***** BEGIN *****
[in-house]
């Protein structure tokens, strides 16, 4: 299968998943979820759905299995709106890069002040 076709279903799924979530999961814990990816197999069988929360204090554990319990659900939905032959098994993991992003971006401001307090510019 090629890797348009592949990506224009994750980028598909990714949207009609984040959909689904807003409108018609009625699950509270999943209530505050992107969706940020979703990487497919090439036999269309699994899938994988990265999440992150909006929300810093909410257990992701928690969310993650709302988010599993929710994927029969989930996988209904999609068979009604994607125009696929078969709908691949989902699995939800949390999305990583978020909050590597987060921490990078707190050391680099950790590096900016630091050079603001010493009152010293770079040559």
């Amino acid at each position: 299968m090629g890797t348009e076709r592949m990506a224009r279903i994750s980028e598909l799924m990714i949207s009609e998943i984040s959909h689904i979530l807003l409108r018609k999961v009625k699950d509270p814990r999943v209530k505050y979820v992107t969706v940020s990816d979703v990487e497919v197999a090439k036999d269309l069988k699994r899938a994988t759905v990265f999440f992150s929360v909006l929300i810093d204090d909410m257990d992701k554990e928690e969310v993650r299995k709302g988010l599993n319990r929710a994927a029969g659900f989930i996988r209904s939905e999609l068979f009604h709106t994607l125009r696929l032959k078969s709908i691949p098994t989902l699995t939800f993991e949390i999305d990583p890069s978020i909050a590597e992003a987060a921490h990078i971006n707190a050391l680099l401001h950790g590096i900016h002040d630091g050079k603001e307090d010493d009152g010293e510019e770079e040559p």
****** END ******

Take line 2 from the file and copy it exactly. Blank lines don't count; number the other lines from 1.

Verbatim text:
């Protein structure tokens, strides 16, 4: 299968998943979820759905299995709106890069002040 076709279903799924979530999961814990990816197999069988929360204090554990319990659900939905032959098994993991992003971006401001307090510019 090629890797348009592949990506224009994750980028598909990714949207009609984040959909689904807003409108018609009625699950509270999943209530505050992107969706940020979703990487497919090439036999269309699994899938994988990265999440992150909006929300810093909410257990992701928690969310993650709302988010599993929710994927029969989930996988209904999609068979009604994607125009696929078969709908691949989902699995939800949390999305990583978020909050590597987060921490990078707190050391680099950790590096900016630091050079603001010493009152010293770079040559």